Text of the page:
Furthermore, despite economic successes, Merkel has been old-fashioned in her approach to technology, specifically digitalisation. If Germany wants to maintain its competitive edge in the new world, this is an area that demands immediate attention from the new leader.
Finally, there are plenty among my ilk who have viewed her as something of a tyrant, throwing her country’s economic might around Europe in order to subjugate the periphery. Her handling of the Greek Debt Crisis came in for especially heavy criticism. While her approach in that particular crisis was tough (to say the least), the Euro and the European Union project survived as a result.
The end of the affair
As she prepares to step down, Angela Merkel’s popularity ratings have seldom been higher, and that comes as no surprise.
In a world of Johnsons, Trumps and Bolsonaros, Merkel has been stability over recklessness, rationality over conspiracy, and dignity over egotism. At a time when weak men and even weaker morals seem to have been the order of the day, she has been a beacon of compassion, graciousness and professionalism.
But Merkel is not just decent by comparison. At any time in history, she would have been recognised as an effective and thoughtful leader.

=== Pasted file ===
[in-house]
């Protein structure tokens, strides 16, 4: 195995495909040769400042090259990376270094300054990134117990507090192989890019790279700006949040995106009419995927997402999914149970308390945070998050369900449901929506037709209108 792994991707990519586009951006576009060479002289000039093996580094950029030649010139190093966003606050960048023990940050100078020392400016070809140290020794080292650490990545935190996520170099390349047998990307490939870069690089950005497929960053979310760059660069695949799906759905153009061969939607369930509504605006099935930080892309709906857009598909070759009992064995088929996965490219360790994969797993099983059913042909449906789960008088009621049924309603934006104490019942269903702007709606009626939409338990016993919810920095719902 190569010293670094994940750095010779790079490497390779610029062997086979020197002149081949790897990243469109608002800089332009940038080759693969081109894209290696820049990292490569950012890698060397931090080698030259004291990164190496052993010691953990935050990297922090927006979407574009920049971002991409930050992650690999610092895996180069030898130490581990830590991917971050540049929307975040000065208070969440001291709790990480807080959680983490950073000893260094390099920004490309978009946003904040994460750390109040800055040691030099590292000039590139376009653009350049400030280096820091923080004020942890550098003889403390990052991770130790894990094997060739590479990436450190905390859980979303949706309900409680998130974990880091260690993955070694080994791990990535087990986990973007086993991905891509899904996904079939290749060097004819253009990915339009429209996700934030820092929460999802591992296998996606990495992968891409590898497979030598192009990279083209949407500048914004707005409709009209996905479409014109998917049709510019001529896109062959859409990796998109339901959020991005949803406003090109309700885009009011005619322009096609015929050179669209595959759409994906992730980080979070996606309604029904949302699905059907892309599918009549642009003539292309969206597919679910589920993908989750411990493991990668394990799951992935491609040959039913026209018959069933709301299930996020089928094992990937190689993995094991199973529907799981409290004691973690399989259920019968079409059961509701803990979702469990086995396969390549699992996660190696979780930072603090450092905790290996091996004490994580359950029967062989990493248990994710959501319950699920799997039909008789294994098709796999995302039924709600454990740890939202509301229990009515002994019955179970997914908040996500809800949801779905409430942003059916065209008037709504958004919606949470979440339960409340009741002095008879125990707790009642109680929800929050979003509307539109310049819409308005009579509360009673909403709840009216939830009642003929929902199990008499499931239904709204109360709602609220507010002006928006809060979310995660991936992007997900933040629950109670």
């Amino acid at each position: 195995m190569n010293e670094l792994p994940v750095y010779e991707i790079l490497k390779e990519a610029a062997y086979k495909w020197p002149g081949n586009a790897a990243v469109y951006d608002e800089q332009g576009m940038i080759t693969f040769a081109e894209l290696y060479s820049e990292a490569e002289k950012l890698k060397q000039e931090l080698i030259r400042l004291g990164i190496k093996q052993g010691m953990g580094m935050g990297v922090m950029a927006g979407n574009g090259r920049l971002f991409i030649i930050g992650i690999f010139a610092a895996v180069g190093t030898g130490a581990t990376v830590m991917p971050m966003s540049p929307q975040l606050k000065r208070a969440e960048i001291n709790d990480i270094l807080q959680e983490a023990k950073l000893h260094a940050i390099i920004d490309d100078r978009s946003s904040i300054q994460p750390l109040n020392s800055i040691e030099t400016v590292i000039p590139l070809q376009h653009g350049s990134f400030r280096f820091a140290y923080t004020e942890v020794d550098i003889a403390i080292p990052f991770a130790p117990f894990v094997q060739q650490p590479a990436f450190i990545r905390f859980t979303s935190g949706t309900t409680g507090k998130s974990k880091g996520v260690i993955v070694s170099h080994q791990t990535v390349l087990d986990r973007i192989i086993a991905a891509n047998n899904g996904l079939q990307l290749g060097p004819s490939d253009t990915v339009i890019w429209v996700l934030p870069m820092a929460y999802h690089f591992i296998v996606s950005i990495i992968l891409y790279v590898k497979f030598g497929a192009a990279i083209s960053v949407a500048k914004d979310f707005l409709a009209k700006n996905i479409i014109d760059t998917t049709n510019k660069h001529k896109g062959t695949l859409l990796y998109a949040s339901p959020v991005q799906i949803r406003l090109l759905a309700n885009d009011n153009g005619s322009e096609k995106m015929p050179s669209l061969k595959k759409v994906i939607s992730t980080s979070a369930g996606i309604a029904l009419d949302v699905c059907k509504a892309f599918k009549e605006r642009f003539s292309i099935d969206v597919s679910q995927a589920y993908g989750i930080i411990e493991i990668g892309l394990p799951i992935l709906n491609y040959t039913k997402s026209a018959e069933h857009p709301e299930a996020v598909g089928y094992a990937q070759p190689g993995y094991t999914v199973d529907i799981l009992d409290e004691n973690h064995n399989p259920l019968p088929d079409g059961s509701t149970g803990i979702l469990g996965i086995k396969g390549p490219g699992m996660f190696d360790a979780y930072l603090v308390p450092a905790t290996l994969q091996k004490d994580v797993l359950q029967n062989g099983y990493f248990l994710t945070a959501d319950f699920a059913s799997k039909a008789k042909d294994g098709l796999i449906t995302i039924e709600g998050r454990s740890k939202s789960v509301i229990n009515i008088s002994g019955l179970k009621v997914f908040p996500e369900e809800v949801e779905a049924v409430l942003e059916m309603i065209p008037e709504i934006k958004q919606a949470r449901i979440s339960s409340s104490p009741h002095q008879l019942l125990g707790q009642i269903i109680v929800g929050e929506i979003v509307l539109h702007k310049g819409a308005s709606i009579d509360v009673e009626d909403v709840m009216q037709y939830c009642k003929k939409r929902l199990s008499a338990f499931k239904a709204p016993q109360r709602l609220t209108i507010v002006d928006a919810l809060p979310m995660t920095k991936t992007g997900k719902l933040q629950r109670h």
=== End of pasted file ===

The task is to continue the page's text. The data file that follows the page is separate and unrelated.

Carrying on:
And most importantly, for me at least, she has taught me that while my ethics may be fixed, how to apply them can be flexible. She has reminded me that humility is the most effective form of leadership, reinvigorated my interest in ‘proper’ politics, and even brought me out of my shell as a writer and activist.
I’m not alone in fearing for the post-Merkel future. One of the worst possible outcomes would be a CDU/CSU victory – all the damage of another conservative-led government without the moderating force of Angela Merkel.
The Social Democrats and (less so) the Greens are polling well (at time of publishing…) so there are grounds for optimism. Much as I’ll miss Merkel personally, it is more than time for an actively progressive, rather than a sluggishly modernising government.
Weigh in! How do you think history will remember Angela Merkel? What are your wishes and expectations for the new government in Germany?